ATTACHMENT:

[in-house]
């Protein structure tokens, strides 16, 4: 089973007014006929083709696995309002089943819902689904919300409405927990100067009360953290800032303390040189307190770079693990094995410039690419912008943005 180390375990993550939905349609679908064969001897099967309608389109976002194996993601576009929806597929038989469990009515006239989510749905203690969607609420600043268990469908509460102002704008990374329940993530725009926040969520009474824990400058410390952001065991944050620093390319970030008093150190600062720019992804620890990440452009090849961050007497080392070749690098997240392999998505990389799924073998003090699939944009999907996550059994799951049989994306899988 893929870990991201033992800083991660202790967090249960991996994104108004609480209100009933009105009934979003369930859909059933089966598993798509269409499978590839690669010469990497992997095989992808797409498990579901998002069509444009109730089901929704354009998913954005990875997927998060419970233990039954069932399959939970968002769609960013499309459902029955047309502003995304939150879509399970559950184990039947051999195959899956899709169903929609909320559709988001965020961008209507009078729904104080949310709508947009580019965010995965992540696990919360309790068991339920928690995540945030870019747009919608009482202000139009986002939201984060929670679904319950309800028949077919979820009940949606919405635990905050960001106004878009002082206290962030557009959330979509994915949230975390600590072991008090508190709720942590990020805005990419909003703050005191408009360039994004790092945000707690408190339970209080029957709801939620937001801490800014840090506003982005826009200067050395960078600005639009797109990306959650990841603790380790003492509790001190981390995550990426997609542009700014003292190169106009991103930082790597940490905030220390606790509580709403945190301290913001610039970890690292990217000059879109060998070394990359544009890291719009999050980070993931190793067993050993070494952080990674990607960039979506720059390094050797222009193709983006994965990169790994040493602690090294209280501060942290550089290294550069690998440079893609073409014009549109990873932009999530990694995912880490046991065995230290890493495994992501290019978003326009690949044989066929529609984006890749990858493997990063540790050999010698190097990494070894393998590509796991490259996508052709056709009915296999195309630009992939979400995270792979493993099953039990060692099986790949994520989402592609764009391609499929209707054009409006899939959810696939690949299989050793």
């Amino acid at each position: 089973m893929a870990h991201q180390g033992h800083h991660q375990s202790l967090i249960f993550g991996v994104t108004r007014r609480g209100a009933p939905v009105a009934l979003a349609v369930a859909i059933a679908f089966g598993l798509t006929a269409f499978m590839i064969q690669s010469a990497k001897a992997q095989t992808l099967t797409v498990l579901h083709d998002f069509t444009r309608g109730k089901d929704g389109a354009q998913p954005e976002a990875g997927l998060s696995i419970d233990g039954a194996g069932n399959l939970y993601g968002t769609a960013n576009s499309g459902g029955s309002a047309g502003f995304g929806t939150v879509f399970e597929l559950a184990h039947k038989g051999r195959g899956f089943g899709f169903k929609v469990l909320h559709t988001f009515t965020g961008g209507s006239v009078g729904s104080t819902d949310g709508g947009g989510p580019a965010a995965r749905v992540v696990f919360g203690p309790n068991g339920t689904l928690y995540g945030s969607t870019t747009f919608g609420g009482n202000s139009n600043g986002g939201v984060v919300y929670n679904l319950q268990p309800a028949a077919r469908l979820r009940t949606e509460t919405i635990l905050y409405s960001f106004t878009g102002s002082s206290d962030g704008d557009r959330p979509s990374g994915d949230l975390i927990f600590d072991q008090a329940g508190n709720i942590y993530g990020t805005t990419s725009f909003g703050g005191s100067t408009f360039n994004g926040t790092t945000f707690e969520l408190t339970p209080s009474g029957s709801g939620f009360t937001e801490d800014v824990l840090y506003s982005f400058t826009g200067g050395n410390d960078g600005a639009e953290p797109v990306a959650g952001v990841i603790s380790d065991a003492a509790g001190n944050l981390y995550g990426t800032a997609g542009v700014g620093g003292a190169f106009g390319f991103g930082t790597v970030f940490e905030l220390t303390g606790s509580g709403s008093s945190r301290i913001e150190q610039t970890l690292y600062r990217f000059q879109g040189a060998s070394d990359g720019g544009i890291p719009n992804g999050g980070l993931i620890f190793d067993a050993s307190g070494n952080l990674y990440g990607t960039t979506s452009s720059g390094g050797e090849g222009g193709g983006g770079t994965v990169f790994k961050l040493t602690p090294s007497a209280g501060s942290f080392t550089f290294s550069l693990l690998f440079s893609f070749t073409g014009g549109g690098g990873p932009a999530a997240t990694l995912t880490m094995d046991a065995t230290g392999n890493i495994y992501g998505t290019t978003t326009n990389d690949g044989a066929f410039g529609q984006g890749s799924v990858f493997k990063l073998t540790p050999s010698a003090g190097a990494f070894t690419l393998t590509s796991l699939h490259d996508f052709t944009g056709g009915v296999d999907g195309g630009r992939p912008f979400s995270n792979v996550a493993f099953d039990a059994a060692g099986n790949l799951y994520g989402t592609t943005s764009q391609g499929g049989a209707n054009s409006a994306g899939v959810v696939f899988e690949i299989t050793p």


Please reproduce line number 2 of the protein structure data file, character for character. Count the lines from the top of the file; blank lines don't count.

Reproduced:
């Protein structure tokens, strides 16, 4: 089973007014006929083709696995309002089943819902689904919300409405927990100067009360953290800032303390040189307190770079693990094995410039690419912008943005 180390375990993550939905349609679908064969001897099967309608389109976002194996993601576009929806597929038989469990009515006239989510749905203690969607609420600043268990469908509460102002704008990374329940993530725009926040969520009474824990400058410390952001065991944050620093390319970030008093150190600062720019992804620890990440452009090849961050007497080392070749690098997240392999998505990389799924073998003090699939944009999907996550059994799951049989994306899988 893929870990991201033992800083991660202790967090249960991996994104108004609480209100009933009105009934979003369930859909059933089966598993798509269409499978590839690669010469990497992997095989992808797409498990579901998002069509444009109730089901929704354009998913954005990875997927998060419970233990039954069932399959939970968002769609960013499309459902029955047309502003995304939150879509399970559950184990039947051999195959899956899709169903929609909320559709988001965020961008209507009078729904104080949310709508947009580019965010995965992540696990919360309790068991339920928690995540945030870019747009919608009482202000139009986002939201984060929670679904319950309800028949077919979820009940949606919405635990905050960001106004878009002082206290962030557009959330979509994915949230975390600590072991008090508190709720942590990020805005990419909003703050005191408009360039994004790092945000707690408190339970209080029957709801939620937001801490800014840090506003982005826009200067050395960078600005639009797109990306959650990841603790380790003492509790001190981390995550990426997609542009700014003292190169106009991103930082790597940490905030220390606790509580709403945190301290913001610039970890690292990217000059879109060998070394990359544009890291719009999050980070993931190793067993050993070494952080990674990607960039979506720059390094050797222009193709983006994965990169790994040493602690090294209280501060942290550089290294550069690998440079893609073409014009549109990873932009999530990694995912880490046991065995230290890493495994992501290019978003326009690949044989066929529609984006890749990858493997990063540790050999010698190097990494070894393998590509796991490259996508052709056709009915296999195309630009992939979400995270792979493993099953039990060692099986790949994520989402592609764009391609499929209707054009409006899939959810696939690949299989050793």